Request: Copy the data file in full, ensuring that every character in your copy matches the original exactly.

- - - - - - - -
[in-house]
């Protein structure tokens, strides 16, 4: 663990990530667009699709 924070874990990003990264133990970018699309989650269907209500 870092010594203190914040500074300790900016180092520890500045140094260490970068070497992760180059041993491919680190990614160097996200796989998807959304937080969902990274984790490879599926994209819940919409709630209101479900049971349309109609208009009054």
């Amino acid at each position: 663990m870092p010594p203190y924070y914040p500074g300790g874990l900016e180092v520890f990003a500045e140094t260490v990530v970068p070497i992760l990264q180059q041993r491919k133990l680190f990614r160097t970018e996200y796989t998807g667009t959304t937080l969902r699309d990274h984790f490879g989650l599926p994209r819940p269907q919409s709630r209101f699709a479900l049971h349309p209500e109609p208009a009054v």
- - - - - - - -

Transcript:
[in-house]
């Protein structure tokens, strides 16, 4: 663990990530667009699709 924070874990990003990264133990970018699309989650269907209500 870092010594203190914040500074300790900016180092520890500045140094260490970068070497992760180059041993491919680190990614160097996200796989998807959304937080969902990274984790490879599926994209819940919409709630209101479900049971349309109609208009009054």
């Amino acid at each position: 663990m870092p010594p203190y924070y914040p500074g300790g874990l900016e180092v520890f990003a500045e140094t260490v990530v970068p070497i992760l990264q180059q041993r491919k133990l680190f990614r160097t970018e996200y796989t998807g667009t959304t937080l969902r699309d990274h984790f490879g989650l599926p994209r819940p269907q919409s709630r209101f699709a479900l049971h349309p209500e109609p208009a009054v």